• Little Post Bayou at Sunset

    Arkansas Post

    National Memorial Arkansas

Plants

Largest Osage Orange tree in Arkansas

Largest Osage Orange tree in Arkansas

NPS Photo

The land-based portion of the park, 117 hectares, is characterized by terrace landscapes, flat terrain, and various stands of upland and lowland hardwoods. Bayous and swamps are interspersed throughout the area. Manicured lawns, prairie, and tall-grass areas also exist within the Park. As such, an abundance of flora and fauna resides both on land and in water. Moore Bayou and Post Bayou lie along the north/northwest border and Post Bend Lake, a backwater of the Arkansas River, lies on the north and northeastern border. Both bayous, as well as the backwater, empty into the Arkansas River, which borders the southern edge of the Park. Arkansas Post is the site of over 300 years of European occupation. Consequently, the land-based portion presents a mosaic of different successional stands. Of the twelve general vegetation types delineated, the Superintendent has designated five (excluding mowed areas) as high visitor use areas. They are the oak/pine, oak/hickory, oak/mixed, sweetgum, and tallgrass types.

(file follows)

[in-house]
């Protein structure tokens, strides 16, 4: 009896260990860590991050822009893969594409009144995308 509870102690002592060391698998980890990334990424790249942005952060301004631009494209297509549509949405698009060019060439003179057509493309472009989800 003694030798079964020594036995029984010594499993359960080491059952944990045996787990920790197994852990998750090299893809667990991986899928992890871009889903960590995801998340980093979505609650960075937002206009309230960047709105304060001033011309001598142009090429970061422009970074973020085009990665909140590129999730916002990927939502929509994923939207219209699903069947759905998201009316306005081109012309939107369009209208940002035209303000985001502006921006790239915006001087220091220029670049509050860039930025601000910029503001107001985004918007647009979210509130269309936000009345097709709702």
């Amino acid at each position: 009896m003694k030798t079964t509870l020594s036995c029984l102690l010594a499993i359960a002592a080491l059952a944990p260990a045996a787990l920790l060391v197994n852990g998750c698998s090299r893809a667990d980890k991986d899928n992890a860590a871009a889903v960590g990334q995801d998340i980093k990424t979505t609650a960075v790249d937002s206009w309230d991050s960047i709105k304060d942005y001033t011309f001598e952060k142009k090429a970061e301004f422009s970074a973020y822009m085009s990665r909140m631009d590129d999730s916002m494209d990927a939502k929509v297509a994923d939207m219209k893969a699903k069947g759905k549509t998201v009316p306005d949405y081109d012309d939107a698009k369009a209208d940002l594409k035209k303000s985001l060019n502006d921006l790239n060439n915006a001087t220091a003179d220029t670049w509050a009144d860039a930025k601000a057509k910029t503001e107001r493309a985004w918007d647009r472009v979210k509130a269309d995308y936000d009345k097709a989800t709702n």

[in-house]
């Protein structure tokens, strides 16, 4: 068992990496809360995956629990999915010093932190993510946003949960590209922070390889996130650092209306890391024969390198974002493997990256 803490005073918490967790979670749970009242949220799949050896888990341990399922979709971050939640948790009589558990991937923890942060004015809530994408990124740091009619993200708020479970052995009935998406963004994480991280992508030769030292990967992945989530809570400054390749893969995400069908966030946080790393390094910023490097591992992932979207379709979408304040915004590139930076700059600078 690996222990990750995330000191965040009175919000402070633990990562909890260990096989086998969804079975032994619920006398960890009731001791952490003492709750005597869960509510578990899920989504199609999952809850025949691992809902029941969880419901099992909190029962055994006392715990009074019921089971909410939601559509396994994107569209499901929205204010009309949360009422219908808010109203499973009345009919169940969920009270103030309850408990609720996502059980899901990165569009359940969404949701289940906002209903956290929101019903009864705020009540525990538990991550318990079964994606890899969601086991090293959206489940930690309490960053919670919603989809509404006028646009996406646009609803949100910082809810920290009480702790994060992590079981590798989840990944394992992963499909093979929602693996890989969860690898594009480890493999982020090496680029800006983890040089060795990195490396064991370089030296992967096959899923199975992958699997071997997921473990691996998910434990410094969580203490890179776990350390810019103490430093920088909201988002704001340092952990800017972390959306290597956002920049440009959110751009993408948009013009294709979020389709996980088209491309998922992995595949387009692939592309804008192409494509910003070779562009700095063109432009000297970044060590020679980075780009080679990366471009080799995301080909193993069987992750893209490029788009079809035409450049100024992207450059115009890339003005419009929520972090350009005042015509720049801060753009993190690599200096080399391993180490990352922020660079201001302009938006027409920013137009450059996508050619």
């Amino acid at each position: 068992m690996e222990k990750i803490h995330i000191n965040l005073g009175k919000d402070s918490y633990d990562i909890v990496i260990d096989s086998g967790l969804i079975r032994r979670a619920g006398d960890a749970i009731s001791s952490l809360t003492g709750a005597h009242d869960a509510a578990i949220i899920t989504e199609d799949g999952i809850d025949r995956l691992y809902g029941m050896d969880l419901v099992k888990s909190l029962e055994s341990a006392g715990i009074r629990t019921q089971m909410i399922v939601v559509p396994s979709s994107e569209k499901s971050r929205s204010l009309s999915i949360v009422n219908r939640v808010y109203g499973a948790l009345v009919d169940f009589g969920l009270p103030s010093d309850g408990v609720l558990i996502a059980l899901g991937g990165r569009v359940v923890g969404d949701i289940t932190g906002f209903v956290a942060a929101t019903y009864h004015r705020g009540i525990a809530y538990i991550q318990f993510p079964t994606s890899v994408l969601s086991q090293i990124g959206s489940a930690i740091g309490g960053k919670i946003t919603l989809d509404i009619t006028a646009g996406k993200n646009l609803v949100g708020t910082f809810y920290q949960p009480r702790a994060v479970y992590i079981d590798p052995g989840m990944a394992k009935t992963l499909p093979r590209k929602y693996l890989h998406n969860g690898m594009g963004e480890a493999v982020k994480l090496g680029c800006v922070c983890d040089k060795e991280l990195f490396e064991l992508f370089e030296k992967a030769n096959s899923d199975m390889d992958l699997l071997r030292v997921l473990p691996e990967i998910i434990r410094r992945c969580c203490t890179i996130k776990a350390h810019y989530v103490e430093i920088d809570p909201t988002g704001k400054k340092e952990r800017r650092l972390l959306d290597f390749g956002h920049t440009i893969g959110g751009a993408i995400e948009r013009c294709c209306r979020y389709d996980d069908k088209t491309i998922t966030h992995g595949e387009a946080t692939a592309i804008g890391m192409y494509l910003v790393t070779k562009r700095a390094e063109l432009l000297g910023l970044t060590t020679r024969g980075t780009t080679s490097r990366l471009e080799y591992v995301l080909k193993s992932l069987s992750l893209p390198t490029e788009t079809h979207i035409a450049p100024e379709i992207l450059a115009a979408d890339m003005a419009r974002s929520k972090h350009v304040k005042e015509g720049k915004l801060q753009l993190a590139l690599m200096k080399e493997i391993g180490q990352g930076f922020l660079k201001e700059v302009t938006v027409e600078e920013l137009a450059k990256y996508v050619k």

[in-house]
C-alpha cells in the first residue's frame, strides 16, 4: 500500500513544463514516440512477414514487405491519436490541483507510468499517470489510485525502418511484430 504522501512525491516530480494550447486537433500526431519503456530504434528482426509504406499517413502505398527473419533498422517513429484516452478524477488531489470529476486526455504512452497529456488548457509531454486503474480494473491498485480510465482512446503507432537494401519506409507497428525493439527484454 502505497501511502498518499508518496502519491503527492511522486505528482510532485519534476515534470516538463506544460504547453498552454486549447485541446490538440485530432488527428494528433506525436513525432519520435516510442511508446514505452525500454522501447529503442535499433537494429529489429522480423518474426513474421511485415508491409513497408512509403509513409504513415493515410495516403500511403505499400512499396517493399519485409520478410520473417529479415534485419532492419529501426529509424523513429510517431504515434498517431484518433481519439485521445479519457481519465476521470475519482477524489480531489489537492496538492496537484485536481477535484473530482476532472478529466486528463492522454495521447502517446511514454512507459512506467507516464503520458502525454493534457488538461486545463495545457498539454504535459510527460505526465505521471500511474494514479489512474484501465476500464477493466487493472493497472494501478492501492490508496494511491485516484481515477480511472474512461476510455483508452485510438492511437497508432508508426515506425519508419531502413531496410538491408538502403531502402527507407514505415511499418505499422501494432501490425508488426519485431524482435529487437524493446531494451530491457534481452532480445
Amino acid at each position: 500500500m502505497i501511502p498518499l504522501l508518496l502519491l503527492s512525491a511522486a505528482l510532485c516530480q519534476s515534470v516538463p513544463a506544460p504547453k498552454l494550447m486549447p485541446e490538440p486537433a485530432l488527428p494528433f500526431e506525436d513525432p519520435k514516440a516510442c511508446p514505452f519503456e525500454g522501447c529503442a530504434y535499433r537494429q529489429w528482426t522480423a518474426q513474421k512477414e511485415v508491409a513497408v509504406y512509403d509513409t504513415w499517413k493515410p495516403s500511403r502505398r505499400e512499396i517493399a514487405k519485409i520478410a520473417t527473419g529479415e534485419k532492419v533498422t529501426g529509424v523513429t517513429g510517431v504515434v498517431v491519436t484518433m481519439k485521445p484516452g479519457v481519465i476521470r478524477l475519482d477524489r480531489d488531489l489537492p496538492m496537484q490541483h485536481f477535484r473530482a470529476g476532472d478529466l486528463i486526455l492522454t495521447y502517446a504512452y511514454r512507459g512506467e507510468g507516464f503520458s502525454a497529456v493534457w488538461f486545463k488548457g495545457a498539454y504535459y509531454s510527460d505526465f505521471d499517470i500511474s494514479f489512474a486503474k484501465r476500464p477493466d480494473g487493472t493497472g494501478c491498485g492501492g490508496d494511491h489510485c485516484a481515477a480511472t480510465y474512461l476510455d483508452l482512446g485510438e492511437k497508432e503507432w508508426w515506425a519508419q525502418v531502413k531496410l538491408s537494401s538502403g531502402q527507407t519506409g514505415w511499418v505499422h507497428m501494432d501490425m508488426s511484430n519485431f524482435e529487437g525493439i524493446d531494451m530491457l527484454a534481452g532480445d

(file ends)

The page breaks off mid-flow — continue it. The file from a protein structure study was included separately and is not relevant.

American Lotus blooming in Post Bend.

American Lotus blooming in Post Bend.

(NPS Photo; Eric L. Leonard)

American Lotus
During late summer and early autumn, visitors to Arkansas Post are treated to the sight of lily pads and blossoms courtesy of the American Lotus.

Nelumbo lutea, the American yellow lotus, is the only lotus native to the United States. American lotus is a perennial aquatic herb with spongy, long, cylindrical rhizomes that produce tubers during the fall months. Leaf stalks are long, supporting leaves that are both floating and standing above the water surface. Leaves above the water tend to be elevated outward from the center and appearing funnel-like. Flowers are solitary, showy, on long stalks, frequently overtopping the leaves. The petals are numerous and yellow.

The American lotus produces the largest flower of any plant in North America and occurs in quiet waters in ponds, lakes and the edges of slow moving streams and rivers from Iowa to New York and south to Oklahoma, East Texas and Florida.

A number of common names, many of native American origin, are used to identify this species. Among them are: American lotus, yellow lotus, water-chinquapin, duck acorn, lotus lily, yellow Nelumbo, yanquapin, wonkapin, and pond nuts. In the Arkansas Post area, the common name of yancopin is most commonly used; in fact, a nearby community on the Arkansas River is named Yancopin.

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